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Last Updated: February 25, 2016
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Javascript Hoisting

Every Javascript developer should be aware of the Hoisting concept, which can potentially produce side-effects if ignored. Hoisting is about how Javascript deals with scoping for var declarations.

Basically, Hoisting comes down to 2 rules:

1) In Javascript, functions are our "de facto" scope delimiters, which means that usual blocks from loops and conditionals (such as if, for, while, switch and try) DO NOT delimit scope, unlike most other languages. Therefore, those blocks will be scoped within the first ancestral function which contains that block.

This way, you SHOULD NOT declare vars within a block, but in the function itself.

2) On runtime, all var declarations are moved to the beggining of each function (its scope). Having said so, it is a good practice to declare all the vars altogheter on the first line, in order to avoid false expectations with a var that got declared late but happened to hold a value before. This is a common problem for programmers coming from languages with block scope, which usually declare their vars when they are about to make its first use.

For instance, please try out the following function:

function stepSum() {
  var total = 0;
  for (var i = 0; i < arguments.length; i++) {
    var parameter = arguments[i];
    if (typeof(parameter) !== 'number') {
      parameter = parseInt(parameter);
    }
    setTimeout(function() {
      if (!isNaN(parameter)) {
        total += parameter;
        console.log(i + ") adding " + parameter + ", total is now " + total);
      }
    }, i*1000);
  }
  return "the stepSum has been triggered...";
}

The function stepSum() above will get any number of parameters and sum them up, properly converting each parameter to number or ignoring it otherwise. There is a requirement where this function must trigger the sum to happen step-by-step on console.log, so that the user would see the steps of the sum each second as well the counting of the steps.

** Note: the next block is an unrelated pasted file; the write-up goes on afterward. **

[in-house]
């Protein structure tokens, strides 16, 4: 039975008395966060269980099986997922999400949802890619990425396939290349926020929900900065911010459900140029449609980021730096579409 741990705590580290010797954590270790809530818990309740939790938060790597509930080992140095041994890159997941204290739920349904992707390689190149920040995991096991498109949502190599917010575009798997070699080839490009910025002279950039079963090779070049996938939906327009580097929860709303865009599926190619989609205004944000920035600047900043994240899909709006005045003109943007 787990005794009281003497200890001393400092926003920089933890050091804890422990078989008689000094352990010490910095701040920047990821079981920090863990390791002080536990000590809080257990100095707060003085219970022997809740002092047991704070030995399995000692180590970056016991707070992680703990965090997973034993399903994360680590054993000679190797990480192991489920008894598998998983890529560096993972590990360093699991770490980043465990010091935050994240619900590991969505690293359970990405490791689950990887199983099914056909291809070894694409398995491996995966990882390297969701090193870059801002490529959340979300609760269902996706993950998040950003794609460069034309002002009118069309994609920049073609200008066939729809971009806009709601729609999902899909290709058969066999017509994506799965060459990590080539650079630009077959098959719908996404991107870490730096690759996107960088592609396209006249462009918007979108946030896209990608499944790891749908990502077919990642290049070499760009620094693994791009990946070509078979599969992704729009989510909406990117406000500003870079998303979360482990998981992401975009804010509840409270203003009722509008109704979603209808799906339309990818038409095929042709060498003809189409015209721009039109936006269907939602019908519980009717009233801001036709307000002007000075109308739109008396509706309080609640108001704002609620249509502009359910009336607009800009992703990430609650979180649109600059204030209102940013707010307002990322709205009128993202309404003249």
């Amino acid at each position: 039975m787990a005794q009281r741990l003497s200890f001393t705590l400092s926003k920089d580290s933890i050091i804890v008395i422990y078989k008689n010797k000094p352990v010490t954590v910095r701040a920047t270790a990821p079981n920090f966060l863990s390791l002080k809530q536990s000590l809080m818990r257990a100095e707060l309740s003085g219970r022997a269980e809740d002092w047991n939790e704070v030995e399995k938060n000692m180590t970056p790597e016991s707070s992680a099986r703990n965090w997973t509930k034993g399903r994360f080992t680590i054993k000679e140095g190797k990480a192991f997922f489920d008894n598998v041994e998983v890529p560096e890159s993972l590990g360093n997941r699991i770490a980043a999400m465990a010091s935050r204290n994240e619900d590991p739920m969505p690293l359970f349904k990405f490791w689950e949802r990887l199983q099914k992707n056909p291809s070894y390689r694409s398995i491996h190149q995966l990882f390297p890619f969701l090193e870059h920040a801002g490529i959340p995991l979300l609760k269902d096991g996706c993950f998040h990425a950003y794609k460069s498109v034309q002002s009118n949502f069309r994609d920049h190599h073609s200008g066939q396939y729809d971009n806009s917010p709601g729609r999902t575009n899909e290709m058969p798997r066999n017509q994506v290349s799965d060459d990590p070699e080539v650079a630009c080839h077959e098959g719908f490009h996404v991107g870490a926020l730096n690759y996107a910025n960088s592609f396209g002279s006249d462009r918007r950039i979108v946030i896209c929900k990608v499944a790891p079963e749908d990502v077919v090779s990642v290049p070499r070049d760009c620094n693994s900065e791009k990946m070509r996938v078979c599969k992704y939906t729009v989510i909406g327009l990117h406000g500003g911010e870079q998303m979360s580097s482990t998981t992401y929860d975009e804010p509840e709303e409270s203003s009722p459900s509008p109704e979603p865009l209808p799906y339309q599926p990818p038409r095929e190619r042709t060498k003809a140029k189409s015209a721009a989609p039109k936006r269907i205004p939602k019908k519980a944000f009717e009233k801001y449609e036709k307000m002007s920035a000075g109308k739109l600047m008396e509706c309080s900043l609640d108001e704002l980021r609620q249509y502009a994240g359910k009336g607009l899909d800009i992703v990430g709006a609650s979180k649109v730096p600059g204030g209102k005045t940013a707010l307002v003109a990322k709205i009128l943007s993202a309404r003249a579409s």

So, if you happen to try:

stepSum(3, 2, 1)

You would get as response:

  • 3) adding 1, total is now 1
  • 3) adding 1, total is now 2
  • 3) adding 1, total is now 3

Why did it happen? Please notice that it seemed to sum just the last parameter for three times. And also the step count is always on 3, where we would expect to see 1, 2 and 3. What is wrong here?

The answer is that due to hoisting, the parameter var got pushed to the beggining of the stepSum function, making it available for the whole function. More than that, parameter is only being defined once, and then it is being re-assigned on each iteration of the for loop.

Given we are using setTimeout calls here, we can expect now that when this function executes for the first time (after a second), parameter has now the value of its last assignment, which is from the last iteration of the for loop, when parameter was set to 1.

How can we fix it? Just by making good usage of hoisting, like this:

function stepSum() {
  var parameter, printStep,
      total = 0,
      i = 0;

  // Printstep function
  printStep = function(parameter, step) {
    step++;
    setTimeout(function() {
      if (!isNaN(parameter)) {
        total += parameter;
        console.log(step + ") adding " + parameter + ", total is now " + total);
      }
    }, step * 1000);
  };

  // Iterating
  for (i = 0; i < arguments.length; i++) {
    parameter = arguments[i];
    if (typeof(parameter) !== 'number') {
      parameter = parseInt(parameter);
    }
    printStep(parameter, i);
  }
  return "the stepSum has been triggered...";
}

Here the setTimeout call was extracted to another function, printStep, which has its own scope. Going forward, the vars parameter and i are now declared on the beggining of the stepSum function, as well the declaration of printStep function.

Now we got:

  • 1) adding 3, total now is 3
  • 2) adding 2, total now is 5
  • 3) adding 1, total now is 6

For more info, please read JavaScript Scoping and Hoisting and JSLint - scope